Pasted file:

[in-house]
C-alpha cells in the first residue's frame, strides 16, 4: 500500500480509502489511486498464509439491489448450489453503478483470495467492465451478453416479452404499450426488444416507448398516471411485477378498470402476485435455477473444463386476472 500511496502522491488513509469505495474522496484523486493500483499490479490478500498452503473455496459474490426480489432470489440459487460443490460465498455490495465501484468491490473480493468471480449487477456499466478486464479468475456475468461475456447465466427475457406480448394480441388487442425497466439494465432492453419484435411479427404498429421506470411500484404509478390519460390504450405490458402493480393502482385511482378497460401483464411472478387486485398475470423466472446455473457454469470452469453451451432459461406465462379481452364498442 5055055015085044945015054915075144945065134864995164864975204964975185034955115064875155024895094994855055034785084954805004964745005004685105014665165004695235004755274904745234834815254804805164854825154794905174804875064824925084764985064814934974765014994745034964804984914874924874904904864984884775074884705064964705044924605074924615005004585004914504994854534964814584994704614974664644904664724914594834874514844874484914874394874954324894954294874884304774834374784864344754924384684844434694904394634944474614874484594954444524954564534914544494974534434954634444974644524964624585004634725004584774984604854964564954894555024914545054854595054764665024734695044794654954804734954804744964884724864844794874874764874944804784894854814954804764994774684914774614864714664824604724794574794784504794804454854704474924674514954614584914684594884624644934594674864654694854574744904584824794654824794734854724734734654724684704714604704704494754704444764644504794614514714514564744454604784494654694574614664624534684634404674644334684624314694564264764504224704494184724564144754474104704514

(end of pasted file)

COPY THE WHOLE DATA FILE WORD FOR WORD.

[in-house]
C-alpha cells in the first residue's frame, strides 16, 4: 500500500480509502489511486498464509439491489448450489453503478483470495467492465451478453416479452404499450426488444416507448398516471411485477378498470402476485435455477473444463386476472 500511496502522491488513509469505495474522496484523486493500483499490479490478500498452503473455496459474490426480489432470489440459487460443490460465498455490495465501484468491490473480493468471480449487477456499466478486464479468475456475468461475456447465466427475457406480448394480441388487442425497466439494465432492453419484435411479427404498429421506470411500484404509478390519460390504450405490458402493480393502482385511482378497460401483464411472478387486485398475470423466472446455473457454469470452469453451451432459461406465462379481452364498442 5055055015085044945015054915075144945065134864995164864975204964975185034955115064875155024895094994855055034785084954805004964745005004685105014665165004695235004755274904745234834815254804805164854825154794905174804875064824925084764985064814934974765014994745034964804984914874924874904904864984884775074884705064964705044924605074924615005004585004914504994854534964814584994704614974664644904664724914594834874514844874484914874394874954324894954294874884304774834374784864344754924384684844434694904394634944474614874484594954444524954564534914544494974534434954634444974644524964624585004634725004584774984604854964564954894555024914545054854595054764665024734695044794654954804734954804744964884724864844794874874764874944804784894854814954804764994774684914774614864714664824604724794574794784504794804454854704474924674514954614584914684594884624644934594674864654694854574744904584824794654824794734854724734734654724684704714604704704494754704444764644504794614514714514564744454604784494654694574614664624534684634404674644334684624314694564264764504224704494184724564144754474104704514